Rural program wins national award

A well-established program that teaches students vital skills in beef cattle raising, judging and presenting has won Tumut High School and its partners $200,000 as the national winner in the NAB Schools First award for 2012.

The annual award recognises and rewards outstanding school-community partnerships.

Tumut High's Rural Youth Cattle Enrichment program (RYCE) started 17 years ago.  Together with its partners, Rising Sun Rural and Weemaru Murray Grey Stud, RYCE aimed to address issues of declining skilled rural labour and professional agricultural expertise, as well as an absence of rural career opportunities for local students.

"It's really exciting and rewarding to have won out of 780 submissions Australia-wide, said Tumut High's RYCE coordinator, Tony Butler.

"The prize money will be put back into the partnership to establish a Charolais cattle stud, lease land, purchase cattle equipment and commercial livestock for breeding."

Rural skills shortage

Mr Butler said the program had evolved in response to the city exodus by many rural students, as well as the rising job vacancies nationwide in the rural sector.

RYCE was offered as an elective for 23 students in Years 7 to 12 each Wednesday afternoon all year round. The program's partners were experienced in cattle husbandry with industry-level training skills and knowledge. They had vast experience in cattle selection, breeding, conditioning, marketing, showing and judging.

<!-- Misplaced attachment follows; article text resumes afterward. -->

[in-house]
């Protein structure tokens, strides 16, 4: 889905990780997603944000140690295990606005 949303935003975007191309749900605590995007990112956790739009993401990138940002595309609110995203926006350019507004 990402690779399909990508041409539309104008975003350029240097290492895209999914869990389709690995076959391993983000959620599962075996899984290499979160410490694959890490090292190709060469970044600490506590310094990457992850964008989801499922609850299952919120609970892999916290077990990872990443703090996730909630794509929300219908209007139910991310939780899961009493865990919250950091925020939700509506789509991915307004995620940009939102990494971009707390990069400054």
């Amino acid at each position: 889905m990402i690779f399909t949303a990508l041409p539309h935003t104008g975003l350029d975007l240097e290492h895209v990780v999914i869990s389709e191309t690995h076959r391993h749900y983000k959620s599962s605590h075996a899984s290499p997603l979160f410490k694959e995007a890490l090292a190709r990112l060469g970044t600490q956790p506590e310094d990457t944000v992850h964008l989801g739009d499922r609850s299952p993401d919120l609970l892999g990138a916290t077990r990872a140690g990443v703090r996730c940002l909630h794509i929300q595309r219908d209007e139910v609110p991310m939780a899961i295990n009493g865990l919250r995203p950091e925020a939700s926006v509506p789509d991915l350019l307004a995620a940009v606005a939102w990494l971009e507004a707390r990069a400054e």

"The program teaches students about cattle knowledge and skills at industry level, but ultimately, has a huge influence on their confidence, school performance, self-esteem, teamwork and career planning. One key aspect, cattle judging, requires students to be proficient in public speaking, literacy and numeracy," Mr Butler said.

Over the years RYCE has had many other successes. Former students have gone on to study veterinary science, agricultural science, agronomy, horticulture and agribusiness and other graduates had become agriculture teachers.

View a short video of Tumut High School's award-winning program.

Agricultural Education Review

Education Minister Adrian Piccoli and the Primary Industries Minister Katrina Hodgkinson announced earlier this year an independent review of agricultural education and training in NSW.

Emeritus Professor Jim Pratley from Charles Sturt University is leading the review, examining agricultural education and training in NSW schools, vocational education and training institutions and universities.

Photo by Bengar Films.


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